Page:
Asimov's Donuts

Friends, Our future traditions will be guided by society and framed by technology. As society prioritizes the technology it develops, technology changes society in sometimes unforeseeable ways. Granted, technology is limited by our creativity –and the laws of physics. It’s fun to see where science fiction writers like Isaac Asimov got it right and where they got it wrong (and where the jury is still out). Asimov’s smoker-filled world (wrong) has very powerful computers (right) that are miles-long (wrong, although you might argue datacenters can reach the size of Supervac ). His bureaucracies often make fatal mistakes but, surprisingly, also get it right (hey, even a broken clock is right twice a day!). His short stories are a though-provoking commentary on society and what might happen. Disappointingly (but perhaps not surprisingly), his writings are silent on donuts. You’d think these torus-shaped beauties lend themselves to be portrayed as the food of the future. I believe the reas

Faith and Donuts

Friends, Faith is like pulling into a new parking structure for the first time. Driving into the building’s bowels, you trust the architect accounted for your scenario. As your eyes adjust to the light, the headlights in the rear view mirror say the only way out is through. Ceiling must be high enough. Turns can’t be too tight. Ventilation better work. Rates should be affordable. And don’t get me started on structural stability — I hope you’re not claustrophobic! Kind of like stopping at a new donut shop on your way to that important meeting. That dozen will probably be delicious — have faith! Faith is also trusting this sign will make a difference (Be cultured, don't turn this spot into a urinal) Happy Friday!

Things that make you go... wait, what?

Friends, It happens more than I care to admit. Lost in thought, watching the ordinary world pass me by. Then, cue the random event, followed by a double-take and an inward chuckle. What sort of random events? I’m glad you asked! Here are a few examples I found particularly amusing. A ladder leaning on power lines. Wait, what? Never mind, those are actually cable and phone lines. Safe? Probably not. Then again, I suppose that might explain your next internet outage. An ancient vampire-squid named after Joe Biden . Wait, what? Ancient… check! Vampire… that would explain a lot. Squid… maybe! An honor? An insult? Both? I suppose only Joe and the Squid can answer those questions. Olive Garden has rotisserie… guinea pig. Wait, what? Sure, they do! Of course, given Ecuador’s lassez-faire approach to trademarks I seriously doubt this Olive Garden has any relation to those in the U.S. Krispy Kreme has a donut filled with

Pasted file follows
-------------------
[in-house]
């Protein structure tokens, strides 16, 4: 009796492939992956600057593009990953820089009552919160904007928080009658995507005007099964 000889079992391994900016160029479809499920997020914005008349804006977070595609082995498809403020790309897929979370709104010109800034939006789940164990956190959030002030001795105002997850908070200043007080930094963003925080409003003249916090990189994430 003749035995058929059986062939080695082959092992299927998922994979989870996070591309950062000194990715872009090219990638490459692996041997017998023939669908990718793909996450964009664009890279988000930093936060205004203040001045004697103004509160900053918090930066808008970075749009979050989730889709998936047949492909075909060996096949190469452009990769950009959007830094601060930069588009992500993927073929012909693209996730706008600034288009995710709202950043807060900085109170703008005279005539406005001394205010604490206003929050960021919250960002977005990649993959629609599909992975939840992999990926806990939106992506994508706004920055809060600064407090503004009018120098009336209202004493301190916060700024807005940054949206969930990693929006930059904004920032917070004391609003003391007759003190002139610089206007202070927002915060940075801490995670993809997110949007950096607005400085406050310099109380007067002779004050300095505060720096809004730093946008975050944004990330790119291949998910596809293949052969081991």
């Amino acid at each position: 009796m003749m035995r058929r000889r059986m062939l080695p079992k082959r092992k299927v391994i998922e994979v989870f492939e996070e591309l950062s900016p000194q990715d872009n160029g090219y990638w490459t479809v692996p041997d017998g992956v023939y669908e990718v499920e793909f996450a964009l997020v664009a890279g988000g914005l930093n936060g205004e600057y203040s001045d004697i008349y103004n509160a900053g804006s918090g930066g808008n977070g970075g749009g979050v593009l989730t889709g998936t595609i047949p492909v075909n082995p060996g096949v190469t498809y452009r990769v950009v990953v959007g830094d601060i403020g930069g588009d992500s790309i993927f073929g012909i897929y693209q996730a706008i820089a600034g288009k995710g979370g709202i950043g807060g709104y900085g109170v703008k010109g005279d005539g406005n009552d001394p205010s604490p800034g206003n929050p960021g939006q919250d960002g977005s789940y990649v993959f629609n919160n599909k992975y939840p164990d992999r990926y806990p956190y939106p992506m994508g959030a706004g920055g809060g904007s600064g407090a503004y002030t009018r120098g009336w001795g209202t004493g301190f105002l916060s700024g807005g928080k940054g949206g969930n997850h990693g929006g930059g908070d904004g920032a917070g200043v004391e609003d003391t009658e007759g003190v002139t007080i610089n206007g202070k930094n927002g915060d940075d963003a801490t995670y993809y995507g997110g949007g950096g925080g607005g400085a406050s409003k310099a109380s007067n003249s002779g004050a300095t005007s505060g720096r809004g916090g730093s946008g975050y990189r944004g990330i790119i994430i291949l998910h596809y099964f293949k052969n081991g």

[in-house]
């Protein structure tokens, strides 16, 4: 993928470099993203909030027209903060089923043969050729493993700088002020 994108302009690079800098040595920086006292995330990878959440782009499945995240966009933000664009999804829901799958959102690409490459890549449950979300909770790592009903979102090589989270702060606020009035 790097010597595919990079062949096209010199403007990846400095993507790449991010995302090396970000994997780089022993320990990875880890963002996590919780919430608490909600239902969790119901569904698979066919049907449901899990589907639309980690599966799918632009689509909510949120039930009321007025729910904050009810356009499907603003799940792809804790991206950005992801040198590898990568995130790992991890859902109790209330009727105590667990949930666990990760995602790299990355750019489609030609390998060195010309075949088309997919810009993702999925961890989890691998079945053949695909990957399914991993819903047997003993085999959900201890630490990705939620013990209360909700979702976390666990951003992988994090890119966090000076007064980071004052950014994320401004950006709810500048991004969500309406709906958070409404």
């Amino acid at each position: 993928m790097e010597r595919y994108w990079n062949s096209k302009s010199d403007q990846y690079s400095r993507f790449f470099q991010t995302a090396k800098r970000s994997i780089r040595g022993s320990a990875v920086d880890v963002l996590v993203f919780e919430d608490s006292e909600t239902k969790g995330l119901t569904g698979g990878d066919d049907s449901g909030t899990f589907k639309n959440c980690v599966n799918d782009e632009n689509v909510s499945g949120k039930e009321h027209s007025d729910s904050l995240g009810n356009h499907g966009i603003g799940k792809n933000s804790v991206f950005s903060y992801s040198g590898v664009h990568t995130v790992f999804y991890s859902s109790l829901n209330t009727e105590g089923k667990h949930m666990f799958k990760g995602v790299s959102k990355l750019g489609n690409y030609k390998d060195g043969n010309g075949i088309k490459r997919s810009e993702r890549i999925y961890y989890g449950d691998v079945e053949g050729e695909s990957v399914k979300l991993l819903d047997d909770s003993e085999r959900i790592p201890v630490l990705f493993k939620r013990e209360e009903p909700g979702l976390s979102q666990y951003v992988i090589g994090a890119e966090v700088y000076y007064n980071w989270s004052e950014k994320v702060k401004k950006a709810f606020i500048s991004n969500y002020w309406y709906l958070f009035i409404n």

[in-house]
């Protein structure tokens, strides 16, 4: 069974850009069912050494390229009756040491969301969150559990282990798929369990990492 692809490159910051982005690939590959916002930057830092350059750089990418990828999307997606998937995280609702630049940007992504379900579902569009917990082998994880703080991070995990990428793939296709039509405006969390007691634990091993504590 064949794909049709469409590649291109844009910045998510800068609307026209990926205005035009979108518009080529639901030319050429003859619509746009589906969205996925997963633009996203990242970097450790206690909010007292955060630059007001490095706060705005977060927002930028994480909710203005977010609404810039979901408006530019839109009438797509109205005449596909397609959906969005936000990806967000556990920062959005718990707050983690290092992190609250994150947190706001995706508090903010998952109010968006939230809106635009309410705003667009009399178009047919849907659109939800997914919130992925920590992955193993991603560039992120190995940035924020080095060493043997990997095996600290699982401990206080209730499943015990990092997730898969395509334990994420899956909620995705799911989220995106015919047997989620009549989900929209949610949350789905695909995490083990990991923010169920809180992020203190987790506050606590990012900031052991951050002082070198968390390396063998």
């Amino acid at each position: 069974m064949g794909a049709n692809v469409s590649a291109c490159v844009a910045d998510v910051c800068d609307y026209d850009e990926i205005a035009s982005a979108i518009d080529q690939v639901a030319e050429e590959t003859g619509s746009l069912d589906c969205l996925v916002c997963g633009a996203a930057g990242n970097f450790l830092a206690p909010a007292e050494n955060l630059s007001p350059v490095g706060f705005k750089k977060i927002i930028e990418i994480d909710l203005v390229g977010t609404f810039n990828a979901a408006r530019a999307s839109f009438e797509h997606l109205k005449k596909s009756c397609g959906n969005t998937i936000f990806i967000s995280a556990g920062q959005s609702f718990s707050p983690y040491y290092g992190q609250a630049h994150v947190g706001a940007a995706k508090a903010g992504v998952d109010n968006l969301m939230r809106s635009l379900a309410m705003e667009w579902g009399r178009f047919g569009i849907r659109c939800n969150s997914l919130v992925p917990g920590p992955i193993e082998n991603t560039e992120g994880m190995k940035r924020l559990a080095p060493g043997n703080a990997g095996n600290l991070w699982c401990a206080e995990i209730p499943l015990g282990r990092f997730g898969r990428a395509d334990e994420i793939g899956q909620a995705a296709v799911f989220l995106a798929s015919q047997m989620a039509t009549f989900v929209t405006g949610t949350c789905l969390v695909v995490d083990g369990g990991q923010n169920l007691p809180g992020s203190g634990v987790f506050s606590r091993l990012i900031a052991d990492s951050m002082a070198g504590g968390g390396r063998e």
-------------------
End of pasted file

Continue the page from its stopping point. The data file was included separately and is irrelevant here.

Wet Donut

Friends, Water permeated my thoughts this week, proverbial cloud bubbles over my head precipitating a range of possibilities --does that make me a wet noodle? There's colorful water balloon projectiles soaking bystanders as people celebrated the carnival holiday. Rain refracting light to paint a rainbow just for me. Ice on the moon vaporized when a rogue rocket stage slammed into Hertzsprung crater just a few minutes ago. And let's not forget Lamborghini Aventadors resting at the bottom of the Atlantic. Water makes life possible and water fills tears cried over innocent lives lost in Ukraine. Of course, water is also a key ingredient in donuts. So, grab one and, maybe, listen to the Talking Heads’  Once in a Lifetime  —"water dissolving, and water removing..." Happy Friday! There's electricity at the end of that rainbow  -such a... powerful experience!